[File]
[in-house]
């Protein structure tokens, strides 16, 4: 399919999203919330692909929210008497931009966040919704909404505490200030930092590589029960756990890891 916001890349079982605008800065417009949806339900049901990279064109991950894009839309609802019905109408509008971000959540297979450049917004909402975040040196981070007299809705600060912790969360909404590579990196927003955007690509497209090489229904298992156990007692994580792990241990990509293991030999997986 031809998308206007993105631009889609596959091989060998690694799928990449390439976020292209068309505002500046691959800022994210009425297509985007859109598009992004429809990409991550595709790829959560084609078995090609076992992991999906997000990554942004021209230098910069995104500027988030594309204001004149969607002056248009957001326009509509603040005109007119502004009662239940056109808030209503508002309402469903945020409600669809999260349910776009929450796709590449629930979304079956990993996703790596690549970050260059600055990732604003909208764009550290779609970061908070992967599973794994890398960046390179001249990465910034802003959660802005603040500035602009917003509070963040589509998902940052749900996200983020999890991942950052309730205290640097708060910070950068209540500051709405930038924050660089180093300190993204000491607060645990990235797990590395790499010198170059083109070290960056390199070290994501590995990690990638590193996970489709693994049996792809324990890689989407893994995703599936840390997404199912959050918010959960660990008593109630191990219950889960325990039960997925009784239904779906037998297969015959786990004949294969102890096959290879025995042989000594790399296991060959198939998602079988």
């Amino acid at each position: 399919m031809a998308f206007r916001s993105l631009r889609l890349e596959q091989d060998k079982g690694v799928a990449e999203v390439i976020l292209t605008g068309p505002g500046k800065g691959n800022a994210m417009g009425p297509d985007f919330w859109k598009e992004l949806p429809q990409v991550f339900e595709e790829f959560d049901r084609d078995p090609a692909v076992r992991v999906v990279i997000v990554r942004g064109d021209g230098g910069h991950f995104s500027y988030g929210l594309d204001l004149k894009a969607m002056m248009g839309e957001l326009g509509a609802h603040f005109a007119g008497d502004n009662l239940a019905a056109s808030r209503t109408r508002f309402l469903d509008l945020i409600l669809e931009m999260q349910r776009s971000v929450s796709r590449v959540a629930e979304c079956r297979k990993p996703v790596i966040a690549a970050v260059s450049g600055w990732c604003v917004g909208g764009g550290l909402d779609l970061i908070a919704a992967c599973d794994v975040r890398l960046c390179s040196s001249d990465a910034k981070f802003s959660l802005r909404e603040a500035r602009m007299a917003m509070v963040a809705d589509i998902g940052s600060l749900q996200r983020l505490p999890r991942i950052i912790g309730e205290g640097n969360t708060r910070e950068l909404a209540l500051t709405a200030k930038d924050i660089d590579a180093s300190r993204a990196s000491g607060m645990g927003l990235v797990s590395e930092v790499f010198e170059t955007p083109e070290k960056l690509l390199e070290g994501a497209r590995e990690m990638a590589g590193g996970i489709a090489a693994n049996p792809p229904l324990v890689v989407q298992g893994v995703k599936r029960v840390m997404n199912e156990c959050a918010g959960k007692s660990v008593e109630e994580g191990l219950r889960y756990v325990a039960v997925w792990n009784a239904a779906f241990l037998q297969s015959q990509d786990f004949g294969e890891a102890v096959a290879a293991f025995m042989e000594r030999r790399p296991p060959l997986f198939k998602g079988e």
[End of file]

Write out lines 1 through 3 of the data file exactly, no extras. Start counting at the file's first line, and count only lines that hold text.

[in-house]
């Protein structure tokens, strides 16, 4: 399919999203919330692909929210008497931009966040919704909404505490200030930092590589029960756990890891 916001890349079982605008800065417009949806339900049901990279064109991950894009839309609802019905109408509008971000959540297979450049917004909402975040040196981070007299809705600060912790969360909404590579990196927003955007690509497209090489229904298992156990007692994580792990241990990509293991030999997986 031809998308206007993105631009889609596959091989060998690694799928990449390439976020292209068309505002500046691959800022994210009425297509985007859109598009992004429809990409991550595709790829959560084609078995090609076992992991999906997000990554942004021209230098910069995104500027988030594309204001004149969607002056248009957001326009509509603040005109007119502004009662239940056109808030209503508002309402469903945020409600669809999260349910776009929450796709590449629930979304079956990993996703790596690549970050260059600055990732604003909208764009550290779609970061908070992967599973794994890398960046390179001249990465910034802003959660802005603040500035602009917003509070963040589509998902940052749900996200983020999890991942950052309730205290640097708060910070950068209540500051709405930038924050660089180093300190993204000491607060645990990235797990590395790499010198170059083109070290960056390199070290994501590995990690990638590193996970489709693994049996792809324990890689989407893994995703599936840390997404199912959050918010959960660990008593109630191990219950889960325990039960997925009784239904779906037998297969015959786990004949294969102890096959290879025995042989000594790399296991060959198939998602079988």
């Amino acid at each position: 399919m031809a998308f206007r916001s993105l631009r889609l890349e596959q091989d060998k079982g690694v799928a990449e999203v390439i976020l292209t605008g068309p505002g500046k800065g691959n800022a994210m417009g009425p297509d985007f919330w859109k598009e992004l949806p429809q990409v991550f339900e595709e790829f959560d049901r084609d078995p090609a692909v076992r992991v999906v990279i997000v990554r942004g064109d021209g230098g910069h991950f995104s500027y988030g929210l594309d204001l004149k894009a969607m002056m248009g839309e957001l326009g509509a609802h603040f005109a007119g008497d502004n009662l239940a019905a056109s808030r209503t109408r508002f309402l469903d509008l945020i409600l669809e931009m999260q349910r776009s971000v929450s796709r590449v959540a629930e979304c079956r297979k990993p996703v790596i966040a690549a970050v260059s450049g600055w990732c604003v917004g909208g764009g550290l909402d779609l970061i908070a919704a992967c599973d794994v975040r890398l960046c390179s040196s001249d990465a910034k981070f802003s959660l802005r909404e603040a500035r602009m007299a917003m509070v963040a809705d589509i998902g940052s600060l749900q996200r983020l505490p999890r991942i950052i912790g309730e205290g640097n969360t708060r910070e950068l909404a209540l500051t709405a200030k930038d924050i660089d590579a180093s300190r993204a990196s000491g607060m645990g927003l990235v797990s590395e930092v790499f010198e170059t955007p083109e070290k960056l690509l390199e070290g994501a497209r590995e990690m990638a590589g590193g996970i489709a090489a693994n049996p792809p229904l324990v890689v989407q298992g893994v995703k599936r029960v840390m997404n199912e156990c959050a918010g959960k007692s660990v008593e109630e994580g191990l219950r889960y756990v325990a039960v997925w792990n009784a239904a779906f241990l037998q297969s015959q990509d786990f004949g294969e890891a102890v096959a290879a293991f025995m042989e000594r030999r790399p296991p060959l997986f198939k998602g079988e």